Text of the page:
Living, Working and Retirement in San Miguel de Allende
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Ignacio Allende is one of the Mexico’s most famous historical figures who was a captain in the Spanish army and later sympathizer of the Independence Movement. Although he was captured and executed for treason, he is considered one of the founding fathers of Mexico and began the movement that led to Mexico becoming free of Spanish rule.
The city’s importance began to decline after the War of Independence and, by the turn of the 20th century, San Miguel de Allende was in real danger of becoming an abandoned ghost town. It was its Baroque-Neoclassical architecture which captured the attention of foreign artists who, in the mid 20th Century began to move here and set-up several cultural and artistic institutions in the town. Famous artists, including Siquieros, began to lend the town some notoriety, and so followed a steady stream of foreign students, artists and retirees who came to San Miguel. Today, tourism, art, culture, retail commerce, and agriculture are the mainstays of the local economy.
From its historical roots, San Miguel has been transformed from a quiet, quaint, cobble-lined town that really started to develop under the auspices of artists who adopted the town in the 1950s—to today’s explosion of popularity with so many foreign expatriates choosing to live (full-time or part-time) in Mexico that the town is one of the most densely populated expatriate areas in the entire country.
The overall feel of San Miguel remains colonial and bohemian, but the town is alive with activity and growth which continues to make this one of the most coveted places for living, working and retirement by foreign expatriates.
One of the most alluring features of San Miguel de Allende is that it has successfully managed to combine old-world charm with modern-day cosmopolitan lifestyle and amenities.
Most of the art and cultural activities which take place here are concerned with arts and learning, painting, weaving, photography and sculpture. San Miguel is also one of the most popular places for foreigners to come and learn Spanish, and so Spanish language schools have become an important part of the local economy.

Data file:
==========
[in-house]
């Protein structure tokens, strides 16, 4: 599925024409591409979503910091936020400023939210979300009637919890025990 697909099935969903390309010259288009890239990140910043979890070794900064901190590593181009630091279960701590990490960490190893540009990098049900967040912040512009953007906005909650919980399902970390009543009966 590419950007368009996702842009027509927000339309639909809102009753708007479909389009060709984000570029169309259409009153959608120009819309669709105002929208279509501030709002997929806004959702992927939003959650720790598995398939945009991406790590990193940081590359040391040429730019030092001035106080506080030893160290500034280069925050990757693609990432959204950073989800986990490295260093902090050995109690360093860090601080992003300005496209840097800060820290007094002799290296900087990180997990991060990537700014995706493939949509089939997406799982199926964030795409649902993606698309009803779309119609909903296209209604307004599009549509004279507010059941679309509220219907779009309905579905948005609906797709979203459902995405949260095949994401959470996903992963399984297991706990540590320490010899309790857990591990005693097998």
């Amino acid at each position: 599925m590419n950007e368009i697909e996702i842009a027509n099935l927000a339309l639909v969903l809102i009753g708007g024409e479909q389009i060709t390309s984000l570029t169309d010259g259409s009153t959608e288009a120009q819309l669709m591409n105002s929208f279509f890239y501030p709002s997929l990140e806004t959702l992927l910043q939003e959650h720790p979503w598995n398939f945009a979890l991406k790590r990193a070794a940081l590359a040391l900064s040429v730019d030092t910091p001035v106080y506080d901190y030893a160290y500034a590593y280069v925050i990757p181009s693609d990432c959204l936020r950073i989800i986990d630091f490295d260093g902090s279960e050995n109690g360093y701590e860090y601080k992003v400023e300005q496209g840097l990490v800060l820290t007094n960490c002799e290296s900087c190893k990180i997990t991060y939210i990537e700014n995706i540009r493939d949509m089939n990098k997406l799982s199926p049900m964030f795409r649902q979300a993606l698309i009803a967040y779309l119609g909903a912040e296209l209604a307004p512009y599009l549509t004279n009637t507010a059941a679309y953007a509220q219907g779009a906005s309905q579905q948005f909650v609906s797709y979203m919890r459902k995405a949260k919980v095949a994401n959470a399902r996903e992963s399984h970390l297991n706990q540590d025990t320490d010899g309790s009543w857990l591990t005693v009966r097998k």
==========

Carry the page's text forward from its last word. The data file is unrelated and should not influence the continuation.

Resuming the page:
The influx of expatriates and well-heeled Mexicans has not gone unnoticed by investors. The city is developing rapidly and the outskirts of the city are being developed with housing projects. Major retail brands, including Wal-Mart, Home Depot, Starbucks and others, have moved in, either to San Miguel proper or nearby Celaya. Franchises setting up in San Miguel are doing so to mixed reviews by local people, some of whom may be heard moaning about the inevitable commercialization these bring, but who probably also value the convenience they amenities offer, nonetheless. For local Mexicans, these investments bring much-needed infrastructure and jobs to what remains a semi-rural environment in the Mexican colonial heartland.
Continuing Popularity Among Visitors, Expatriates and Mexicans
San Miguel de Allende continues to be one of the country’s most important tourist centers. In part due to its location–it’s situated centrally the heartland of the colonial ‘silver’ cities– and also because the town’s charm is well supported by its excellent amenities (fine hotels, restaurants and shops) which cater well to modern visitor’s needs and desires.
Foreign expatriates continue to flock here, too. Some of the expats who arrived in the 1960’s and were left disappointed by the colossal transformation that took place have chosen to leave, but their spaces have been eagerly taken by others who hold no such nostalgia for the old and are quite content with the town in its present-day form.
Some of those moving-in are well-heeled Mexicans, who have established country homes here, often visiting at weekends, or renting out the homes to visitors when they themselves are not using the property.
San Miguel de Allende, like a number of other prominent and popular Mexican towns and cities has experienced a massive surge of inward investment since the mid 1990’s. These capital inflows have created a renaissance of San Miguel’s historic center and especially the outlying areas in the mountainside which surround this picturesque town.
As San Miguel became one of THE most sought-after places to live in Mexico between 2000 and 2008, dozens of new building projects ensued and, when the most desirable areas of the historic center has been bought and/or restored, developers moved to fill the unquenching demand for homes by developing housing projects in the hills and mountains surrounding the city. See ‘real estate’ in this guide for more information.